The section “Buffalo, 1879-1904” addresses Mabel’s formative years. Born in Buffalo on February 26, 1879, Mabel Ganson led a rebellious life, eager to break from conservative society in what at the time was one of the largest and most important cities in the United States. The Gansons lived on “Millionaire’s Row” at 675 Delaware Avenue. Mabel called it “a home destined for sorrow.” Like others of the Victorian wealthy elite, her parents left childrearing duties to governesses and nursemaids. Isolation, the fall-out from her parents unhappy, turbulent marriage, and their lack of affection left a lasting mark on Mabel. Yet, she dedicated Background, the first volume of her memoirs, to Buffalo. In her book Mabel depicts both the darkness and the light that she and her milieu experienced and endured. “I would not have had it different…I like my Buffalo as I knew it.”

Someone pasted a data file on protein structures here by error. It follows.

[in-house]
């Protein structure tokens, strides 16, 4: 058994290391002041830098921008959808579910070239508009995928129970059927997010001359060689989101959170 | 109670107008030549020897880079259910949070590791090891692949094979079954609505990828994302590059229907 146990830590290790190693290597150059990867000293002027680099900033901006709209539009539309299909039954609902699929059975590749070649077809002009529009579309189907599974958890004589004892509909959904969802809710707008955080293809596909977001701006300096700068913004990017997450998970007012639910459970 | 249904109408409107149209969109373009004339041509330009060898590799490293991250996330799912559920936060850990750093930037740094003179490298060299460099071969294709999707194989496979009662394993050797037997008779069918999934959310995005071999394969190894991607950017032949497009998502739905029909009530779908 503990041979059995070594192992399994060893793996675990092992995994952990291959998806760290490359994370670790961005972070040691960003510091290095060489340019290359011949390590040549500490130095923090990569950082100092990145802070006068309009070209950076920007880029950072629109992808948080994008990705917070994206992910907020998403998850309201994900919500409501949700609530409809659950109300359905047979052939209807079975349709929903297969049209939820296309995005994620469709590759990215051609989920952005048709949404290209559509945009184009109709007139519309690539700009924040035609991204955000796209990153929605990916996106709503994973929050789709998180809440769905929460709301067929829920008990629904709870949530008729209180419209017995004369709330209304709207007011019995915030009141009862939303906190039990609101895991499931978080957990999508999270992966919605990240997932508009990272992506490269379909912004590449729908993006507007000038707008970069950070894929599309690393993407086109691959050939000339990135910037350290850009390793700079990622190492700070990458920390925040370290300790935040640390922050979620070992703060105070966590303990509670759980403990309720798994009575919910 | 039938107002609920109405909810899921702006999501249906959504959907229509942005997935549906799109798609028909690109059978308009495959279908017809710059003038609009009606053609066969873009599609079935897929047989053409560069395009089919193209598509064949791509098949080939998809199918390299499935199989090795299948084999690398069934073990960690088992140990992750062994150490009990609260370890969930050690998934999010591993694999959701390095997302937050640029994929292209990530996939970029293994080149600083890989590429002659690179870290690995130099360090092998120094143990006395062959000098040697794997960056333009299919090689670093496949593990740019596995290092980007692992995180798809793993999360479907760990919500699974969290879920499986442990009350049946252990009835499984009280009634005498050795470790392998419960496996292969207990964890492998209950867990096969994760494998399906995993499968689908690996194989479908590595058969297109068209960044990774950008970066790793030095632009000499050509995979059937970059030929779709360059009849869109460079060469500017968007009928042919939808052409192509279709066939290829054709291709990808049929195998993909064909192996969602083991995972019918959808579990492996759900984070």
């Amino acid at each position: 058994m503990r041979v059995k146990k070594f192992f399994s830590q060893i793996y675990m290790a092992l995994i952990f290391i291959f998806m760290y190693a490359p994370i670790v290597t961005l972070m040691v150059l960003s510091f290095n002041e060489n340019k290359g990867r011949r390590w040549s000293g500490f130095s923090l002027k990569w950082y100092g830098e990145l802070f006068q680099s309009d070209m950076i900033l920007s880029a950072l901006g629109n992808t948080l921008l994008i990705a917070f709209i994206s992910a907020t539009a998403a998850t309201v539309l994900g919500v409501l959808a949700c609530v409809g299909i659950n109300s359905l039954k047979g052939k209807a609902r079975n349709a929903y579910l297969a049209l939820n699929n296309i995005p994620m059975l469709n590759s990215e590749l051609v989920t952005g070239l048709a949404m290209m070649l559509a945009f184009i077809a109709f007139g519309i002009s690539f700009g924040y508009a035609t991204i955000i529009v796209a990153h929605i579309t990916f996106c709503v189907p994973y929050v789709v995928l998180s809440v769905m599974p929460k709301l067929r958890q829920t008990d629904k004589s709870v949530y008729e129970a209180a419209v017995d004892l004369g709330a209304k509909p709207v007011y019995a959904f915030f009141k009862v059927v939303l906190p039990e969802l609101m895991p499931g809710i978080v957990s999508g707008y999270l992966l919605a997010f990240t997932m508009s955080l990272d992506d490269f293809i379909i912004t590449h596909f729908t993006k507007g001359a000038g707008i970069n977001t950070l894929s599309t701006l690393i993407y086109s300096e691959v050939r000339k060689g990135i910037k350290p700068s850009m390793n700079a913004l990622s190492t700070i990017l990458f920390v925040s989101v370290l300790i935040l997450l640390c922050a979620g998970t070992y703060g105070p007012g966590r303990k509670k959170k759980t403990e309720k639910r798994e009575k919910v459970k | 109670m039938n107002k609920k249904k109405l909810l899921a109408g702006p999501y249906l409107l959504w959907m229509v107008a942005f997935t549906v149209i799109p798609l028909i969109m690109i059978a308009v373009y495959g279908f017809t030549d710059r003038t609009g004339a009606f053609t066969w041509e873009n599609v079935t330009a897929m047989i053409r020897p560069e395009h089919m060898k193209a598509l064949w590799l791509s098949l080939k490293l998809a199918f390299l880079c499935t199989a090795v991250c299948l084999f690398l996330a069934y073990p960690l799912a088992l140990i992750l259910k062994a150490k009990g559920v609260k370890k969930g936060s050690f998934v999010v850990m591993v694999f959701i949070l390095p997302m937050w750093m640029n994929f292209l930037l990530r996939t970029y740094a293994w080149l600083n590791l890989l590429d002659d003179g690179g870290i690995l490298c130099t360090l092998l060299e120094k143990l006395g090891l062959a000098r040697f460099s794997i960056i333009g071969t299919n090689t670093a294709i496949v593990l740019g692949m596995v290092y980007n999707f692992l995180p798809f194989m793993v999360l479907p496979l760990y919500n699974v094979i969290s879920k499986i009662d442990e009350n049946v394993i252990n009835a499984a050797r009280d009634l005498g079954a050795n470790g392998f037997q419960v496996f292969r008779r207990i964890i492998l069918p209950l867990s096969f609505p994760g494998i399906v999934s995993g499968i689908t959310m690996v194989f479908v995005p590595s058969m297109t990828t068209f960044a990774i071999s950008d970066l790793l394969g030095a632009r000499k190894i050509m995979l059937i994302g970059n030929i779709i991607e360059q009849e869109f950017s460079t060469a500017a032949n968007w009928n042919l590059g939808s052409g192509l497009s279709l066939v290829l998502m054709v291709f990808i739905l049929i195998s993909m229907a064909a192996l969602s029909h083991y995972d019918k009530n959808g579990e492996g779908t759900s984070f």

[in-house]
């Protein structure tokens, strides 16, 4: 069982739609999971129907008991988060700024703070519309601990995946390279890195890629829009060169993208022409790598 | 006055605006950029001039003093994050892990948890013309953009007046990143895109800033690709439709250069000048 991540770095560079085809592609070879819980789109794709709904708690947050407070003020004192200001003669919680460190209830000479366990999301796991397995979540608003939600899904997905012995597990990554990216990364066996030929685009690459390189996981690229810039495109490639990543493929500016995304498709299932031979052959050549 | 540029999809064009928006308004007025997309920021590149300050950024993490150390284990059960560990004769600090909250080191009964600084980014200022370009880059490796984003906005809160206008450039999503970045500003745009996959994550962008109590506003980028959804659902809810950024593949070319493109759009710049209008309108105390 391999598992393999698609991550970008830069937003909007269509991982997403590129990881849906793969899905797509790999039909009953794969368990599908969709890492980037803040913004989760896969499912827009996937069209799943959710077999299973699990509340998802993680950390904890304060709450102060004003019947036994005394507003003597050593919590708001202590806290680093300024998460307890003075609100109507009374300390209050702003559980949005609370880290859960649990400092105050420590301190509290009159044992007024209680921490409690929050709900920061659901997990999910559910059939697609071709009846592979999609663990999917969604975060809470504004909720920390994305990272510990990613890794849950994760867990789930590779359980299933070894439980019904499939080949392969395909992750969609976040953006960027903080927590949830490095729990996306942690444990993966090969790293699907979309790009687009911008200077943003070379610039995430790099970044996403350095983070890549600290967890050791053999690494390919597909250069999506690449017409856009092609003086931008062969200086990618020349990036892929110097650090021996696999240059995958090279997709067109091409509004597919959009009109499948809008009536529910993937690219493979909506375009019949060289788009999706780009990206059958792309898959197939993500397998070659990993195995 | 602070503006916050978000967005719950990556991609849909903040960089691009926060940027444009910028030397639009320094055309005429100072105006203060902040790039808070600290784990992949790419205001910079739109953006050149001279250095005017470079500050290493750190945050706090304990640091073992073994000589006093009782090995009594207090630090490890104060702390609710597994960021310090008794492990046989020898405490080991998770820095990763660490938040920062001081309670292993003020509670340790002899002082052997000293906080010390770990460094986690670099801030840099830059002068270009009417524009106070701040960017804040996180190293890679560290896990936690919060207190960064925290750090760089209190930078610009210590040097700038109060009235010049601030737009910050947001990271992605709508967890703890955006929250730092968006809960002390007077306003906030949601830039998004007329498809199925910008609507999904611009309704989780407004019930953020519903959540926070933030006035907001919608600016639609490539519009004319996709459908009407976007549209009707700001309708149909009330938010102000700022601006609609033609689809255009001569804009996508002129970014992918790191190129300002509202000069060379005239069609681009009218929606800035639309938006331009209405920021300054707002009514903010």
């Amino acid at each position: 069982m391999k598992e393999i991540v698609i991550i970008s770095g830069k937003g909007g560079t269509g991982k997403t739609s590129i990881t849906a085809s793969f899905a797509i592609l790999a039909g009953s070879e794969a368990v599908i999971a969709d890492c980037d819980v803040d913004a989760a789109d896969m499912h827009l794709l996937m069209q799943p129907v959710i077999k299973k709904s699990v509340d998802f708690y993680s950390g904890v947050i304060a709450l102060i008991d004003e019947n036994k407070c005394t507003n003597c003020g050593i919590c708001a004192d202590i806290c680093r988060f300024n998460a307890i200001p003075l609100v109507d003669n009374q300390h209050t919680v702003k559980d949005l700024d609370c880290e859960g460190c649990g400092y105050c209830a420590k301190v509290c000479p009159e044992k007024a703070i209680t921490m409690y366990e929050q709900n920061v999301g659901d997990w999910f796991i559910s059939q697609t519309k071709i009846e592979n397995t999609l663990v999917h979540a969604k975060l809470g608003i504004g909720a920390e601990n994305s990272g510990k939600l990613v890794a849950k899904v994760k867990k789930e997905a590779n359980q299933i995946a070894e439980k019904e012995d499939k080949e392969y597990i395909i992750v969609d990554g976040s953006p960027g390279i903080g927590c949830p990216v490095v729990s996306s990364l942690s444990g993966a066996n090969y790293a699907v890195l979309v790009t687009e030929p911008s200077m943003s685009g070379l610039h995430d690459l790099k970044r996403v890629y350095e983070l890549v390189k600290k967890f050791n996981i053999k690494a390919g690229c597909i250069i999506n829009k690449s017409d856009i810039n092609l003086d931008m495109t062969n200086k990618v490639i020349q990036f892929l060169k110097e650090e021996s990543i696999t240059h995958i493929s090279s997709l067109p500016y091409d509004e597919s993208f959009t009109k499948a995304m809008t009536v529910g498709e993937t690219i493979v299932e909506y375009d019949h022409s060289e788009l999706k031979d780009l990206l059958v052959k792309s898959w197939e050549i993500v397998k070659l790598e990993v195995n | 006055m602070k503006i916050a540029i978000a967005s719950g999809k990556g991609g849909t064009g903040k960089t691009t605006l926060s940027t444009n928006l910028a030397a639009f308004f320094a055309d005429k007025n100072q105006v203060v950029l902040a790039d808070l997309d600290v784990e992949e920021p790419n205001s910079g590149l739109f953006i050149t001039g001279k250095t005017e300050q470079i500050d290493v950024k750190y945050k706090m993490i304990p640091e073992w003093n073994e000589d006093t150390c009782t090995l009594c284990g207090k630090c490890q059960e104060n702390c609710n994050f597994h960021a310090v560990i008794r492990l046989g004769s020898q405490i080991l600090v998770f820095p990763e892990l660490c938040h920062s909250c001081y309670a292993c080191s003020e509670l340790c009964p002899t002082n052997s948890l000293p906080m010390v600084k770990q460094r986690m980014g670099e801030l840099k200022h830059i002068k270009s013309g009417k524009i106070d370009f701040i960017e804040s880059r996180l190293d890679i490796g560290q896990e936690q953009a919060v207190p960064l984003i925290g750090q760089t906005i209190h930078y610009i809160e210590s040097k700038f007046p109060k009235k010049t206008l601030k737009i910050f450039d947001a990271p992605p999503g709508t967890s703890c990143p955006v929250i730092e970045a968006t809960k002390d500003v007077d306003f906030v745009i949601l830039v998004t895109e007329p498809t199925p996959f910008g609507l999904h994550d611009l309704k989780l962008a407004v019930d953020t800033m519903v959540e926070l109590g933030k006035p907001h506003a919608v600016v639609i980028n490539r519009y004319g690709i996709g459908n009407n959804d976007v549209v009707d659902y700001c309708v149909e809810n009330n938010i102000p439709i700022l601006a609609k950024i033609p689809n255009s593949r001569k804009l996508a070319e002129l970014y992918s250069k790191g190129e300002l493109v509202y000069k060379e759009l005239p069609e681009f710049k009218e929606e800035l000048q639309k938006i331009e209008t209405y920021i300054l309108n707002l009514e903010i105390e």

“Mabel’s Legacy in Buffalo” sparked my curiosity. Besides her memoir on Buffalo, what kind of legacy did Mabel leave her home town? Three individuals featured in the Burchfield installation best demonstrate this. Their names? Rose Clark, Nina Wilcox Bull, and Martha Visser’t Hooft.
As recognized artists of Western New York, Rose Clark and Martha Visser’t Hooft also received national renown through exhibitions in institutions as prestigious as the Metropolitan Museum of Art and the Whitney Museum of American Art. Among other museums, the Burchfield Penney and the Albright-Knox collected their work. Nina Wilcox Bull advocated New Thought and Progressive schools. In later life, she pioneered the study of the mind/body relationship. Her scientific career contributed to what is now known as somatic psychology.